The World Beneath a Microscope
When Sona was a child, her mother explained to her that a cup of yogurt contains millions of living organisms called microbes.
“I was in complete disbelief that we were eating something that had bugs in it,” says Sona. Her mother explained that these bugs were so small that you needed a microscope to see them. “That was a profound moment in my life, understanding that there are things in the world that are vital to our existence, but that you cannot see without the assistance of something else.” Throughout Sona’s childhood, her parents and some phenomenal teachers encouraged her to be curious and ask questions, and soon she became fascinated with science.
A New Frontier
Chemistry was Sona’s favorite subject, but as she was getting ready to start her master’s degree, a new course was coming out that was the first of its kind in India: biotechnology. “It was a very cross-disciplinary program. I got to take classes in medical sciences, botany, chemistry, zoology. It was all very exciting,” she explains. After successfully competing for fellowships and entrance examinations for PhD programs, when she met her PhD advisor, she knew that plant science was the right fit: “He studied signaling and used biochemistry and molecular biology to understand how plants perceive light and how they respond to it. His science was interesting, but it was his approach to teaching science and mentoring students that made it very easy for me to decide what I wanted to do.”
Understanding How Plants Sense their Surroundings
Today, Sona’s lab is interested in understanding how plants sense changes in their environment, like light, temperature, humidity and even microbes. As humans, we can sense that it is too cold outside and walk indoors where it is more comfortable. Plants don’t have that ability, so they have to modify what they are going to do within the environment. “The question my lab is asking is how are plants sensing a change in their surroundings and then what are some of the first changes that take place to respond?” To do this, Sona’s lab specifically looks at the proteins involved in sensing environmental changes, called G proteins. Her lab studies the signaling mechanisms of G proteins , and how that ultimately affects plant growth and development.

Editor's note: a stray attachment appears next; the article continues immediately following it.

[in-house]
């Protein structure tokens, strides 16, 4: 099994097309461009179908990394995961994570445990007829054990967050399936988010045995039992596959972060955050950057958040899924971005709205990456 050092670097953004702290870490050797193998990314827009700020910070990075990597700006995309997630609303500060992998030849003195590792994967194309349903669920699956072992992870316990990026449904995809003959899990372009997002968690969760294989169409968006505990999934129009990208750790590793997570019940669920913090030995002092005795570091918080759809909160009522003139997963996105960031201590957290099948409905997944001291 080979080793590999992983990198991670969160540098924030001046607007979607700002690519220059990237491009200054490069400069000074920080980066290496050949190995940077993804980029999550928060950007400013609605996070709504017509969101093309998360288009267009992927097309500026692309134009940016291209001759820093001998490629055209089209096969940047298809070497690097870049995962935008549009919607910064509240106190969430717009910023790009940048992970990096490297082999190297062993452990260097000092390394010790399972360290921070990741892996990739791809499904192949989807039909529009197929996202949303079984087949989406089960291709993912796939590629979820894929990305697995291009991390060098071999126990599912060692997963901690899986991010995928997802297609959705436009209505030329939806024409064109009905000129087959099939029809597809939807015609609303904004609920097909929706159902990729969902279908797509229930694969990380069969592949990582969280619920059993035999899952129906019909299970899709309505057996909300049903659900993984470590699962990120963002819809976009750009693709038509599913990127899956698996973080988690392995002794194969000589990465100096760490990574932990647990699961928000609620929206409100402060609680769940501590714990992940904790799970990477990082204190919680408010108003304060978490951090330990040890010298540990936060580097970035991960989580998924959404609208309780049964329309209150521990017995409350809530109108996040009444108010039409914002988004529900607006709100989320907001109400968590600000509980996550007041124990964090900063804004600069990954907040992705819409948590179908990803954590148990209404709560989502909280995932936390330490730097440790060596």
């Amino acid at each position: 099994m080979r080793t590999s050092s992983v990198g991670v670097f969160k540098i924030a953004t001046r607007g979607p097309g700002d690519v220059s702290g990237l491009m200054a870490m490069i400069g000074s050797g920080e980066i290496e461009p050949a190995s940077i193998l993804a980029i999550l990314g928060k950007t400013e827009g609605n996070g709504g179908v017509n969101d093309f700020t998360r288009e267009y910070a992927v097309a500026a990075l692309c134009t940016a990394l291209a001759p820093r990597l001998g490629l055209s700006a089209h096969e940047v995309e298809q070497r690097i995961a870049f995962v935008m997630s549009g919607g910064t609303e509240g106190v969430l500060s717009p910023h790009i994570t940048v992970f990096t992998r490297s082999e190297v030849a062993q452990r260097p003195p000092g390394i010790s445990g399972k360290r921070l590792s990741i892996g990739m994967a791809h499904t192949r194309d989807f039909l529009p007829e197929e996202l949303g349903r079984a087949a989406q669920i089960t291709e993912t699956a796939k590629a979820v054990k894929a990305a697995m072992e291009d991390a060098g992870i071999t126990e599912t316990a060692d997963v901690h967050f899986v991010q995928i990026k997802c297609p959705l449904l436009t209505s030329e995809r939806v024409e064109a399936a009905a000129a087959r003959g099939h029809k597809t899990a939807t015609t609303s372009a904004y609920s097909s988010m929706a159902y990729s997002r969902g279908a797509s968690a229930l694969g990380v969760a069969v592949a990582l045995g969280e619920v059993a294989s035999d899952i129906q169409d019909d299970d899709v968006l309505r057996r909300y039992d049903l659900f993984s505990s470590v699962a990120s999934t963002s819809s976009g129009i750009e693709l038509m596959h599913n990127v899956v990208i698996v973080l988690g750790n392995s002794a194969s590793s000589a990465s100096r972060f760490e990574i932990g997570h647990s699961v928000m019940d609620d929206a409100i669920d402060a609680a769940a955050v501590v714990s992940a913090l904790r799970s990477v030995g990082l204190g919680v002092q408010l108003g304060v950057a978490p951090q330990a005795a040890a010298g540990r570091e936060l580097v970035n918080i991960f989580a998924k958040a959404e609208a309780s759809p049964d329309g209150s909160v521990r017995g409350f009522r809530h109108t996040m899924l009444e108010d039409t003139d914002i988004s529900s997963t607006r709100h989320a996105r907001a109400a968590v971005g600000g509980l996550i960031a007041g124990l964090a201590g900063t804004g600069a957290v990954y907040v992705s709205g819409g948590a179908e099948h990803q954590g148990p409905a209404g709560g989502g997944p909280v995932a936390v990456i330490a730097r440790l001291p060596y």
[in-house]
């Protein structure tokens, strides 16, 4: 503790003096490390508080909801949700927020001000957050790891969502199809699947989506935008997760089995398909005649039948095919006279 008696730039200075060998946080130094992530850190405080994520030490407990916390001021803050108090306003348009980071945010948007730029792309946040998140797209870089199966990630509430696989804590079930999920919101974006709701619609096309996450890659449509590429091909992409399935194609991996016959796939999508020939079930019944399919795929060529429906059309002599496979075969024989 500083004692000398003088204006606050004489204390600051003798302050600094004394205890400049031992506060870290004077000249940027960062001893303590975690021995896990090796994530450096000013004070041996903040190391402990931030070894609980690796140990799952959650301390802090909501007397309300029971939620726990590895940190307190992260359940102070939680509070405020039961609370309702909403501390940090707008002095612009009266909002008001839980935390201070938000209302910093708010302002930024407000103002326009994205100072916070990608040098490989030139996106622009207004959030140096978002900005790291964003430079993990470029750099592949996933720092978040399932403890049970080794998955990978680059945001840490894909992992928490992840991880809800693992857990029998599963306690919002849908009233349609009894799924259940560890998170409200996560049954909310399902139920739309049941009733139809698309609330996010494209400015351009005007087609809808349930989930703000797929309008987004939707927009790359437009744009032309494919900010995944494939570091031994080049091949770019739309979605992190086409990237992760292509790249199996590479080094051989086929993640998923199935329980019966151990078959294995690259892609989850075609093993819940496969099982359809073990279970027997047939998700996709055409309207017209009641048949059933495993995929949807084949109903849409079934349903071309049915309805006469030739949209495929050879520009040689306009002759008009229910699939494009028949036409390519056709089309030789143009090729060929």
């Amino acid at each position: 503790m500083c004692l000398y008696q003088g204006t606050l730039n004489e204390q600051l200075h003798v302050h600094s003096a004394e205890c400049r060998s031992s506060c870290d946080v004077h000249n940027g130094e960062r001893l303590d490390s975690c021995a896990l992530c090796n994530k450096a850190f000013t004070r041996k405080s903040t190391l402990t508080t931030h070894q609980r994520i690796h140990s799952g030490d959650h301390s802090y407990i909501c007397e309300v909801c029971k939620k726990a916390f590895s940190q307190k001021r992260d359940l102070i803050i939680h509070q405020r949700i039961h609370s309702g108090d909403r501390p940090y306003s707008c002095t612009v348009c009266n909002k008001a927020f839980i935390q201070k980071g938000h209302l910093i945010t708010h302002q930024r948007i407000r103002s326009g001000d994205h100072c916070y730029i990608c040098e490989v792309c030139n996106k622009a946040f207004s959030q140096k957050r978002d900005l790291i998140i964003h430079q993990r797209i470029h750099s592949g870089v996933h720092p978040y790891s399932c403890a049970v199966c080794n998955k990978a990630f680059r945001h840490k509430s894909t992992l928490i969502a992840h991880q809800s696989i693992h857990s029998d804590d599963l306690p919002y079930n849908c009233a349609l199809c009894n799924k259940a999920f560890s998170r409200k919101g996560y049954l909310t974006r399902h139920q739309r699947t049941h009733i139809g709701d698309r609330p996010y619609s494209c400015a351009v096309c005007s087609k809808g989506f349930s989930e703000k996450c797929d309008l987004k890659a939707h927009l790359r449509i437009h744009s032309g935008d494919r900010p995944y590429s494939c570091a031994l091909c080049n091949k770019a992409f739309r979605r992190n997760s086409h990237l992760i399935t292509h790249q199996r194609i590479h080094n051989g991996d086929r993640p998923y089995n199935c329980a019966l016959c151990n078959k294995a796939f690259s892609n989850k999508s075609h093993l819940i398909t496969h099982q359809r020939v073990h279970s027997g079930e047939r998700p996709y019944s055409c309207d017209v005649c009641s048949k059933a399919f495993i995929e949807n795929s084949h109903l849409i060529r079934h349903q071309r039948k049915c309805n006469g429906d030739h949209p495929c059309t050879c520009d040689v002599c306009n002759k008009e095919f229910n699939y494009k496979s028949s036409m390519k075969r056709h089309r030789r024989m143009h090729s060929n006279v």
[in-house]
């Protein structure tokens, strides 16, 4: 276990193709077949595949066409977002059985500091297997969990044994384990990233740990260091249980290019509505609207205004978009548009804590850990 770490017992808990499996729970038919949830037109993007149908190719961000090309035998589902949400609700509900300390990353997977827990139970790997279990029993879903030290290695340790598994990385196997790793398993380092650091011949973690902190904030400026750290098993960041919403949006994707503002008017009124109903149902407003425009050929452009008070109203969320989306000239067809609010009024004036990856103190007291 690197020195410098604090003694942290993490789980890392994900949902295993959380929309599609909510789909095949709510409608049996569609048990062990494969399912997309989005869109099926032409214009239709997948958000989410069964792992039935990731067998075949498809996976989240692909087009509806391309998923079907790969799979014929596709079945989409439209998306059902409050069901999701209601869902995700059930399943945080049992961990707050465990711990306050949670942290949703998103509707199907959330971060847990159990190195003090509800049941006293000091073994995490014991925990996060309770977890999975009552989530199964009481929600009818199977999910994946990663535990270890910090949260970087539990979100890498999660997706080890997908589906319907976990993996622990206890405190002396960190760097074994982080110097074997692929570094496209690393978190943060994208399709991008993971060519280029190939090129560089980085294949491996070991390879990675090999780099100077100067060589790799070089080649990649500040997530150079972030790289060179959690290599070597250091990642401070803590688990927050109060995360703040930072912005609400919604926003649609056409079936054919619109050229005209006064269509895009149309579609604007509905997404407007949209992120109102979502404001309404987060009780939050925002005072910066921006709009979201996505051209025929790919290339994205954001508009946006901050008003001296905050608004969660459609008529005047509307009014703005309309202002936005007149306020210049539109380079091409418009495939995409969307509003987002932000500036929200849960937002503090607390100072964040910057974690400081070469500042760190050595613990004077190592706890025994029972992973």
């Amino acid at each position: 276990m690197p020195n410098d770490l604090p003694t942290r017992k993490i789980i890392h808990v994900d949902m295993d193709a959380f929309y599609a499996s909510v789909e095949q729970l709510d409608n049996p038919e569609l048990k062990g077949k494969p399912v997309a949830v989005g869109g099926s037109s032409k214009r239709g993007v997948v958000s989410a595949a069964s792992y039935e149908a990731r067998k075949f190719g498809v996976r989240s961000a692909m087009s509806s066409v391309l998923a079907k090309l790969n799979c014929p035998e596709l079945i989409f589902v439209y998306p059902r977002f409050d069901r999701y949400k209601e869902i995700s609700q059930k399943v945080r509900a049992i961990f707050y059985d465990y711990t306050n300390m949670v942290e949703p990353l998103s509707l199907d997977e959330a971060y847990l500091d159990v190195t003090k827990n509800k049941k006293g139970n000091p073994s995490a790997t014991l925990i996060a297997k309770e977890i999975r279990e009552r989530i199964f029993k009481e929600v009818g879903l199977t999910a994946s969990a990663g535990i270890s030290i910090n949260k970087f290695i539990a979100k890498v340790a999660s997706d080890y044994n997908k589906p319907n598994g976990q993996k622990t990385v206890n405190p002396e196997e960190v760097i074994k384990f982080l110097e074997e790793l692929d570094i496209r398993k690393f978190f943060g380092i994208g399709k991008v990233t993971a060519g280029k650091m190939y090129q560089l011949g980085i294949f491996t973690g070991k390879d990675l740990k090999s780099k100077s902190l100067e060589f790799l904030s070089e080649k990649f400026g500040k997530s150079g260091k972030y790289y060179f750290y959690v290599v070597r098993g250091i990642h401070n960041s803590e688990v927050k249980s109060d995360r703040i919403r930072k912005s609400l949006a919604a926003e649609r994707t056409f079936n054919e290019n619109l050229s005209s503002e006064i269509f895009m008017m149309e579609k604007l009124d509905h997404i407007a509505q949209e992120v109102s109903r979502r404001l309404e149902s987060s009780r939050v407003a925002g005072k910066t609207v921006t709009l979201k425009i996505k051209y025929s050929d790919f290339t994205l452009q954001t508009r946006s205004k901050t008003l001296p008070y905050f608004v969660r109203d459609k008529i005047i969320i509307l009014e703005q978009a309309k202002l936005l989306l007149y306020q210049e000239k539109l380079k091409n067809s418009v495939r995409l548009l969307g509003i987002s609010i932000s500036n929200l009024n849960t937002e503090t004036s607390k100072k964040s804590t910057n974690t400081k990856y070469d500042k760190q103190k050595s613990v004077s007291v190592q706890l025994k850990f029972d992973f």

As our environment changes and the population continues to grow, Sona’s work is becoming even more critical to feeding the world. In order to understand how a plant responds to changing environmental conditions like high temperatures, drought, or low nutrient availability, we need to know what is happening within the plant. Once we understand that, then we can improve the plants to be able to respond better to stress. In the future, this could mean that we may be able to grow crops in conditions that were previously uninhabitable. Not only could Sona’s research help plants respond to stress, it could also result in improved yield under normal conditions. “Our goal will always be to make plants survive better with lower inputs and under stressful conditions, while still maintaining or improving yield,” explains Sona.
Inspiring More People to Ask Questions
In addition to her research, Sona is passionate about fostering the next generation of scientists. For the past eight years, she has helped lead our Research Experience for Undergraduates internship program, which creates hands-on scientific opportunities for nearly twenty students from across the country each year. “Whenever I see that I can make even a small change in someone’s perspective to pursue science, it gives me a lot of satisfaction.” By investigating her own scientific questions and inspiring students to ask their own, Sona is working to improve the future of our planet through the power of plants.